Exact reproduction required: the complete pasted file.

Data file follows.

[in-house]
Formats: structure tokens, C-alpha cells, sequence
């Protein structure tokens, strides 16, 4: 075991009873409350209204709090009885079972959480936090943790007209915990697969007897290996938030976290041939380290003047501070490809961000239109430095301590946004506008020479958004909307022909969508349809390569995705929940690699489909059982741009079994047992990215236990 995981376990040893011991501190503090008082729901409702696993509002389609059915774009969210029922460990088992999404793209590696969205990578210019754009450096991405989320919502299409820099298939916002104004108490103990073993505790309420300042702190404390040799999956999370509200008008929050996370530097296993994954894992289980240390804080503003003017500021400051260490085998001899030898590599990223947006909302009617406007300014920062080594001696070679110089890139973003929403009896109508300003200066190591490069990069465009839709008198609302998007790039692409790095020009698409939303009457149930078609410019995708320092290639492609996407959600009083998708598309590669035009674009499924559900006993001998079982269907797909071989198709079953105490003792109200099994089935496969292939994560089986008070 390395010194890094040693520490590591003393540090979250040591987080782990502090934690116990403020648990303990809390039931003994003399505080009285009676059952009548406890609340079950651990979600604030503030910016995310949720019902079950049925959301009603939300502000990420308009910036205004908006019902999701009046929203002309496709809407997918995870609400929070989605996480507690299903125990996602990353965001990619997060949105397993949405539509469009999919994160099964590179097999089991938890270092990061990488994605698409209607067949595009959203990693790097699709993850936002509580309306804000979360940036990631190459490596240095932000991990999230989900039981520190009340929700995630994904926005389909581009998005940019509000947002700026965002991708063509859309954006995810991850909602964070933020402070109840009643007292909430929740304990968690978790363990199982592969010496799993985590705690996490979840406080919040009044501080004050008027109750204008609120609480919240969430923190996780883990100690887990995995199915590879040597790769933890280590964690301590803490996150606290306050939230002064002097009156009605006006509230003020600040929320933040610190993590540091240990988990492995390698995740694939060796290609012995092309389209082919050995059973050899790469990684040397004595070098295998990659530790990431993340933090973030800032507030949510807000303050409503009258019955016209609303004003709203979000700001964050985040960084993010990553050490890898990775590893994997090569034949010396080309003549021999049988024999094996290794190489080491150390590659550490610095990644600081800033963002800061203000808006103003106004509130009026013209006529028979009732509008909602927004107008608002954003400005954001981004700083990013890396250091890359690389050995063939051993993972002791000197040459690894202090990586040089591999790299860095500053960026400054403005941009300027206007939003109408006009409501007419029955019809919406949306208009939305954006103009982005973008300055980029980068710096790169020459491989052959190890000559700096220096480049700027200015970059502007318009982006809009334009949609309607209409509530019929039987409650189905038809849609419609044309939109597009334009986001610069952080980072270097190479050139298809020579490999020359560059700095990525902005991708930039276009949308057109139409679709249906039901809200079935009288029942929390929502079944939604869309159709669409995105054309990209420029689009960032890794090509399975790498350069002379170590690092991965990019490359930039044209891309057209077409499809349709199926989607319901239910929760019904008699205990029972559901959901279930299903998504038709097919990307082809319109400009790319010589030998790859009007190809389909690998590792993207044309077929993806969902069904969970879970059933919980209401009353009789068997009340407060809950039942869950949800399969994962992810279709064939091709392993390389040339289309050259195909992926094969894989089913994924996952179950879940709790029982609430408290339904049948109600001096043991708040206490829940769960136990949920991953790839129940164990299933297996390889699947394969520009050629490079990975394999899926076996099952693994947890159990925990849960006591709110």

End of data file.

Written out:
[in-house]
Formats: structure tokens, C-alpha cells, sequence
């Protein structure tokens, strides 16, 4: 075991009873409350209204709090009885079972959480936090943790007209915990697969007897290996938030976290041939380290003047501070490809961000239109430095301590946004506008020479958004909307022909969508349809390569995705929940690699489909059982741009079994047992990215236990 995981376990040893011991501190503090008082729901409702696993509002389609059915774009969210029922460990088992999404793209590696969205990578210019754009450096991405989320919502299409820099298939916002104004108490103990073993505790309420300042702190404390040799999956999370509200008008929050996370530097296993994954894992289980240390804080503003003017500021400051260490085998001899030898590599990223947006909302009617406007300014920062080594001696070679110089890139973003929403009896109508300003200066190591490069990069465009839709008198609302998007790039692409790095020009698409939303009457149930078609410019995708320092290639492609996407959600009083998708598309590669035009674009499924559900006993001998079982269907797909071989198709079953105490003792109200099994089935496969292939994560089986008070 390395010194890094040693520490590591003393540090979250040591987080782990502090934690116990403020648990303990809390039931003994003399505080009285009676059952009548406890609340079950651990979600604030503030910016995310949720019902079950049925959301009603939300502000990420308009910036205004908006019902999701009046929203002309496709809407997918995870609400929070989605996480507690299903125990996602990353965001990619997060949105397993949405539509469009999919994160099964590179097999089991938890270092990061990488994605698409209607067949595009959203990693790097699709993850936002509580309306804000979360940036990631190459490596240095932000991990999230989900039981520190009340929700995630994904926005389909581009998005940019509000947002700026965002991708063509859309954006995810991850909602964070933020402070109840009643007292909430929740304990968690978790363990199982592969010496799993985590705690996490979840406080919040009044501080004050008027109750204008609120609480919240969430923190996780883990100690887990995995199915590879040597790769933890280590964690301590803490996150606290306050939230002064002097009156009605006006509230003020600040929320933040610190993590540091240990988990492995390698995740694939060796290609012995092309389209082919050995059973050899790469990684040397004595070098295998990659530790990431993340933090973030800032507030949510807000303050409503009258019955016209609303004003709203979000700001964050985040960084993010990553050490890898990775590893994997090569034949010396080309003549021999049988024999094996290794190489080491150390590659550490610095990644600081800033963002800061203000808006103003106004509130009026013209006529028979009732509008909602927004107008608002954003400005954001981004700083990013890396250091890359690389050995063939051993993972002791000197040459690894202090990586040089591999790299860095500053960026400054403005941009300027206007939003109408006009409501007419029955019809919406949306208009939305954006103009982005973008300055980029980068710096790169020459491989052959190890000559700096220096480049700027200015970059502007318009982006809009334009949609309607209409509530019929039987409650189905038809849609419609044309939109597009334009986001610069952080980072270097190479050139298809020579490999020359560059700095990525902005991708930039276009949308057109139409679709249906039901809200079935009288029942929390929502079944939604869309159709669409995105054309990209420029689009960032890794090509399975790498350069002379170590690092991965990019490359930039044209891309057209077409499809349709199926989607319901239910929760019904008699205990029972559901959901279930299903998504038709097919990307082809319109400009790319010589030998790859009007190809389909690998590792993207044309077929993806969902069904969970879970059933919980209401009353009789068997009340407060809950039942869950949800399969994962992810279709064939091709392993390389040339289309050259195909992926094969894989089913994924996952179950879940709790029982609430408290339904049948109600001096043991708040206490829940769960136990949920991953790839129940164990299933297996390889699947394969520009050629490079990975394999899926076996099952693994947890159990925990849960006591709110």